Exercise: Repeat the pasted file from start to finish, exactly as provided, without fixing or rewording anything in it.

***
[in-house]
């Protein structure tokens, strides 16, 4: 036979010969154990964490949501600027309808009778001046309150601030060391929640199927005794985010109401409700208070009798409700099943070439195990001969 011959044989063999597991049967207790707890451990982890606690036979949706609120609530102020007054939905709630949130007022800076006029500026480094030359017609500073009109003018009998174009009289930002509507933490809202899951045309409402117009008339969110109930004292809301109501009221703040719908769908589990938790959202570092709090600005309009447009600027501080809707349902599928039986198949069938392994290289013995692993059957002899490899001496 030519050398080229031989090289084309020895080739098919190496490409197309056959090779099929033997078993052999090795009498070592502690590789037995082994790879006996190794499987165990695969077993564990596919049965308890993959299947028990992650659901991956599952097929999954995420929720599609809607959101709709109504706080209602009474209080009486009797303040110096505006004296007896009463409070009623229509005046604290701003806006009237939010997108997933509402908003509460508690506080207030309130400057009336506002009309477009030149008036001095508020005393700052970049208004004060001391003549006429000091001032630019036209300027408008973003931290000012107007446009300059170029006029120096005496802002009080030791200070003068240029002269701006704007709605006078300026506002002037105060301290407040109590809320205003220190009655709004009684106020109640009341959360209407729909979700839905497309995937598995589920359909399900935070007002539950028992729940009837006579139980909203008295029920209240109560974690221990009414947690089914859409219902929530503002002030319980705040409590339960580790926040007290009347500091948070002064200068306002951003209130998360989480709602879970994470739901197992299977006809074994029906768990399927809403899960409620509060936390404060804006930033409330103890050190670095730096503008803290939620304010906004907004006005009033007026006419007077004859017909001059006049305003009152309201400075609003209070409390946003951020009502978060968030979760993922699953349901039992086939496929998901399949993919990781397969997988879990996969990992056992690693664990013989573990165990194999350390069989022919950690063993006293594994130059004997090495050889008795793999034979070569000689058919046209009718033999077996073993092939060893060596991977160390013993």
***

[in-house]
């Protein structure tokens, strides 16, 4: 036979010969154990964490949501600027309808009778001046309150601030060391929640199927005794985010109401409700208070009798409700099943070439195990001969 011959044989063999597991049967207790707890451990982890606690036979949706609120609530102020007054939905709630949130007022800076006029500026480094030359017609500073009109003018009998174009009289930002509507933490809202899951045309409402117009008339969110109930004292809301109501009221703040719908769908589990938790959202570092709090600005309009447009600027501080809707349902599928039986198949069938392994290289013995692993059957002899490899001496 030519050398080229031989090289084309020895080739098919190496490409197309056959090779099929033997078993052999090795009498070592502690590789037995082994790879006996190794499987165990695969077993564990596919049965308890993959299947028990992650659901991956599952097929999954995420929720599609809607959101709709109504706080209602009474209080009486009797303040110096505006004296007896009463409070009623229509005046604290701003806006009237939010997108997933509402908003509460508690506080207030309130400057009336506002009309477009030149008036001095508020005393700052970049208004004060001391003549006429000091001032630019036209300027408008973003931290000012107007446009300059170029006029120096005496802002009080030791200070003068240029002269701006704007709605006078300026506002002037105060301290407040109590809320205003220190009655709004009684106020109640009341959360209407729909979700839905497309995937598995589920359909399900935070007002539950028992729940009837006579139980909203008295029920209240109560974690221990009414947690089914859409219902929530503002002030319980705040409590339960580790926040007290009347500091948070002064200068306002951003209130998360989480709602879970994470739901197992299977006809074994029906768990399927809403899960409620509060936390404060804006930033409330103890050190670095730096503008803290939620304010906004907004006005009033007026006419007077004859017909001059006049305003009152309201400075609003209070409390946003951020009502978060968030979760993922699953349901039992086939496929998901399949993919990781397969997988879990996969990992056992690693664990013989573990165990194999350390069989022919950690063993006293594994130059004997090495050889008795793999034979070569000689058919046209009718033999077996073993092939060893060596991977160390013993």